How should Christians react to same-sex marriage?

God on our sideSince Obergefell v. Hodges concluded, we’ve seen a rampant uptick of opinions from Christians and those in support of same-sex “marriage.” Just Google “same-sex marriage opinions,” and you can browse through all 18 million hits.

But something has been left out of the equation. Through all the defense and counter articles from each side, I haven’t really seen many Christian resources putting the burden back on the alphabet community. We should provide a strong shield from the Word of God, but there are some questions I’d like to ask the LGBT collection.

First of all, if you truly believe in love, and really feel the decision to force states to license same-sex marriages is justifiable because of how you feel about someone, why can’t Christians follow the teachings by someone we love? Christians love Jesus, yet we are told by you that we can’t exercise that love outside of the church. And if we advocated that your keep your same-sex love in your house, we’d be called intolerant, while getting accused of forcing our morals on you.

Secondly, if it’s only about love to you, then why do you need the government to recognize the relationship? For the tax benefits? Well, then, it’s really not just about love is it? You may think it’s unfair that a married couple receives certain benefits, but if we’re talking equality, then what about the person who remains single? Under your logic, the government shouldn’t deny them the rights married people enjoy.

A couple of weeks ago, Time released an article titled, “This Is the Time to Move Past the God vs. Gays Debate.” The overall premise of the piece is, all of us—right and left, gay and straight, religious and agnostic—need to take a moment to regroup and refocus. From this day on, we need to behave differently toward one another. There is something I will agree with here.

On the Christian side of the fence, we do need to obey the command to hate the sin, not the sinner. We shouldn’t treat a gay person any differently than we treat the members of our church. We should show them compassion. If we just become a circling firing squad, we leave no chance to show Christ.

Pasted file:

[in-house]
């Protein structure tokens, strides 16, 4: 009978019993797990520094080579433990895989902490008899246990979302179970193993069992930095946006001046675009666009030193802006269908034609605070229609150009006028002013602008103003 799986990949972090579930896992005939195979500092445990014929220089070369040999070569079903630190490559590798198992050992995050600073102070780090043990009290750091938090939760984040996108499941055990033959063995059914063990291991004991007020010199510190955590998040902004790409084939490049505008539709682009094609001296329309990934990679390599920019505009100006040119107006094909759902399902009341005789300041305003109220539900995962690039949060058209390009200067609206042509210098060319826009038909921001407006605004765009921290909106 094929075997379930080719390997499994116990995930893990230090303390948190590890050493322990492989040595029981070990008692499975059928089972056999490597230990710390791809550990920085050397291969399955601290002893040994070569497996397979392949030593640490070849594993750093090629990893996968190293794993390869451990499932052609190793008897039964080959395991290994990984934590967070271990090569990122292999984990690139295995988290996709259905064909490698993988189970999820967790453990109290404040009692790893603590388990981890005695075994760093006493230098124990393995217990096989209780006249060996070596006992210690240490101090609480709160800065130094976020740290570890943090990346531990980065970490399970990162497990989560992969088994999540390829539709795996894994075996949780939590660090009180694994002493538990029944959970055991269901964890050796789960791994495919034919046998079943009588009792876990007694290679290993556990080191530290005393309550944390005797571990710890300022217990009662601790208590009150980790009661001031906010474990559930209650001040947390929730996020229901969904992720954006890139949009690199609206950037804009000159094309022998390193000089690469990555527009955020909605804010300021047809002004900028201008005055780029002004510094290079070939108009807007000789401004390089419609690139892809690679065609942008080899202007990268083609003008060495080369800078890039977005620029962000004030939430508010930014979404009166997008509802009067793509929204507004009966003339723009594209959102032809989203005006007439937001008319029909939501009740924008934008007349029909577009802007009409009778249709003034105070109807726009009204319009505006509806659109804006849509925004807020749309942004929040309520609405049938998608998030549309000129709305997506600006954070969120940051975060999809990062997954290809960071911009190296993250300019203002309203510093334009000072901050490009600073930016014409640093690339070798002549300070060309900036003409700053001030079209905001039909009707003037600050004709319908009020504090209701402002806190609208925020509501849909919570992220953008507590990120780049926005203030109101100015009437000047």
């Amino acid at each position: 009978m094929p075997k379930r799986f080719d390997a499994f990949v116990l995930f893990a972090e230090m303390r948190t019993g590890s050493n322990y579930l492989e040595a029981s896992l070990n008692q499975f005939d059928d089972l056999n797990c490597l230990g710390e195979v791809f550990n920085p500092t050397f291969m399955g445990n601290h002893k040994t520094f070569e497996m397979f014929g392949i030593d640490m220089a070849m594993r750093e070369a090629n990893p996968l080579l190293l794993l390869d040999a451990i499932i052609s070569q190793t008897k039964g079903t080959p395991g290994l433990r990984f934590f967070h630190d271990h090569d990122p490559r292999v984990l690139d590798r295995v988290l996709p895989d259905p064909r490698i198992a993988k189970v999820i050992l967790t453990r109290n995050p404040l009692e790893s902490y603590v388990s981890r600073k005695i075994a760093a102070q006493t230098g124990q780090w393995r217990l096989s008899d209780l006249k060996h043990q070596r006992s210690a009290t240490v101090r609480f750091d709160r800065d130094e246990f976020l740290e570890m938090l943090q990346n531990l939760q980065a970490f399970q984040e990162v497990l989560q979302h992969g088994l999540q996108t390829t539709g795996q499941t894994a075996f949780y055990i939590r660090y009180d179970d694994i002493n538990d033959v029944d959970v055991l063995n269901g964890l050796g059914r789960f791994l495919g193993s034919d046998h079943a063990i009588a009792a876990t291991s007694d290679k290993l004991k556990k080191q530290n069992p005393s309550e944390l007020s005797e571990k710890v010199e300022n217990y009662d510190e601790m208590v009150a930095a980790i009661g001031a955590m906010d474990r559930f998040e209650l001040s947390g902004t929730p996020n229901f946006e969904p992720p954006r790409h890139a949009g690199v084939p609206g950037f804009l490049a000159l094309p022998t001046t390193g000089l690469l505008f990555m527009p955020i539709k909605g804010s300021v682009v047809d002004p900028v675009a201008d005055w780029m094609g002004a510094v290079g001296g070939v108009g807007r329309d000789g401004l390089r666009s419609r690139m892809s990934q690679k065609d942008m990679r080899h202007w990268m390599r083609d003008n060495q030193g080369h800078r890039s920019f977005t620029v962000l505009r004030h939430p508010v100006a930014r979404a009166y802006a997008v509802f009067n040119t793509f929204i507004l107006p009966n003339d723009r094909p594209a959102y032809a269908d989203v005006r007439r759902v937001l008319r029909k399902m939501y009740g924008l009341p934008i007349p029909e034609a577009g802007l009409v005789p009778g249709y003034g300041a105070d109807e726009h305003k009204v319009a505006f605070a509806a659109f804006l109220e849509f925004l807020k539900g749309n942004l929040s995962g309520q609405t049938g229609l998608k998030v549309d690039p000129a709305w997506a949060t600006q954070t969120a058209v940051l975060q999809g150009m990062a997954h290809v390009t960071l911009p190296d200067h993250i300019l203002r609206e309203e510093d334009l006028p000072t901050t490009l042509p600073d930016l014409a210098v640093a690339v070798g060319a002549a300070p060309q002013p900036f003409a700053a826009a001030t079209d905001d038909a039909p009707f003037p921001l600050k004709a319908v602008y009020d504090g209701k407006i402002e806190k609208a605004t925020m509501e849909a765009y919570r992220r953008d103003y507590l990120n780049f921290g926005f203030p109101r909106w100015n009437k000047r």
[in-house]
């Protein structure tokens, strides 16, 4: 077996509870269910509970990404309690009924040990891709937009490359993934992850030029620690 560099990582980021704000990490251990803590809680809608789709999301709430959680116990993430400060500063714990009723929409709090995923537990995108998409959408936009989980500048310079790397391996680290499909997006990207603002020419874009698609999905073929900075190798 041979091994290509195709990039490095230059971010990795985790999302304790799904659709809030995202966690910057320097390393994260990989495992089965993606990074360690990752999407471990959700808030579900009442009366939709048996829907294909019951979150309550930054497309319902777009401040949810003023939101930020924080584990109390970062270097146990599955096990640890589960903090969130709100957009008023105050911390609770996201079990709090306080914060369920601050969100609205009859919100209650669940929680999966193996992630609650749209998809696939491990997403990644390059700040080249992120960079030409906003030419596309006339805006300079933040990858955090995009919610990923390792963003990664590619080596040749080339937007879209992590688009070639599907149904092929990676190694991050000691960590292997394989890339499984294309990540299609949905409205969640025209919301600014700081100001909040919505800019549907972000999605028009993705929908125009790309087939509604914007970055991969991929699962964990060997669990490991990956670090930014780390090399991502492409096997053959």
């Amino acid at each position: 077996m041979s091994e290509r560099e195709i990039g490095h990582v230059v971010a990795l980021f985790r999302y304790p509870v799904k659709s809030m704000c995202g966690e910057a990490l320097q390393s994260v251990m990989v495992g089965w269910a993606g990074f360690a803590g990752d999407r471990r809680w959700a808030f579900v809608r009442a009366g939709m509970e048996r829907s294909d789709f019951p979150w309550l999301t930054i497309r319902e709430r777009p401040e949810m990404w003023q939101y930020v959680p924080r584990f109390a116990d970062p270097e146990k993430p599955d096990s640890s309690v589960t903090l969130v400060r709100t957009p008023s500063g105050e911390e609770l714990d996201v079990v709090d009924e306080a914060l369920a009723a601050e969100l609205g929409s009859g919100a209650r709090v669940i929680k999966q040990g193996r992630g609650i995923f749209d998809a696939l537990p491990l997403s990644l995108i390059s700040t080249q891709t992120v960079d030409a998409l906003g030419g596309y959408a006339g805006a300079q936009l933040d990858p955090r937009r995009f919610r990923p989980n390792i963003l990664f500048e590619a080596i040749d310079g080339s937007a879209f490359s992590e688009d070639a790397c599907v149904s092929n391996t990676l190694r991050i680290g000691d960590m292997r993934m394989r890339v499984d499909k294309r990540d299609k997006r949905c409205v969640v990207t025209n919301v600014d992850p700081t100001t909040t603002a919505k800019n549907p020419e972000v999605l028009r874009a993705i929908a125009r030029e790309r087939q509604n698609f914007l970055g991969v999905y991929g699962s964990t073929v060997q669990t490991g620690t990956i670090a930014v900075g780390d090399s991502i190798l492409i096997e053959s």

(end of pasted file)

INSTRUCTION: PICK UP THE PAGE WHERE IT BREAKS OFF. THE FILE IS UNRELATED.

The Time article goes on state that Christians need to find the humility to re-evaluate their most cherished beliefs about sexuality, and at the very least they should err on the side of charity and quietly resign themselves to the fact that marriage equality is here to stay. Marriage is not just about sexuality, nor is it just about two adults who love each other. It’s also about growing a family naturally, it’s about God’s relationship with his people (which is all of us). Why is that so offensive to you?

Those of us who believe marriage is solely between one man, one woman and of course God, are always accused of fighting back against the gay community with such vitriol. The first objection I have to this is, if we’re going to have a reasonable conversation about the issue, can you show me where, outside of the Westboro Baptist Church a mass number of Christians are conducting a crusade to demonize homosexuals? I would also add, you and I haven’t discussed this, so how about giving me the benefit of the doubt so we can have a conversation?

Exactly what does it mean that Christians are on the wrong side of history? If we’re basing this conversation on the Constitution, which by the way is what the Supreme Court was supposed to do in deciding whether or not the 14th Amendment requires states to license same-sex marriages a couple of weeks ago, then it looks like the advocates for same-sex marriage are on the wrong side of history.

The 14th Amendment had absolutely nothing to do with heterosexual marriage, let alone gay marriage. Which by the way, homosexual behavior was a felony within every state in the union when the 14th Amendment was passed. And as Dr. Frank Turek points out, if the “equal protection” clause of the 14th Amendment didn’t even ensure a woman’s right to vote, it certainly doesn’t ensure a woman’s right to marry another woman!

Christians are called intolerant, yet before the recent Supreme Court ruling, the majority of the states in America recognized same-sex marriage. Certainly that wasn’t due to a Christian movement, but people within the gay community could marry in many states, so why does it matter that we don’t believe in gay marriage? Truly, how does that cause you harm?

Christians are often put on defense, but we need to start engaging conversations with more questions to the other side, and have them defend their position.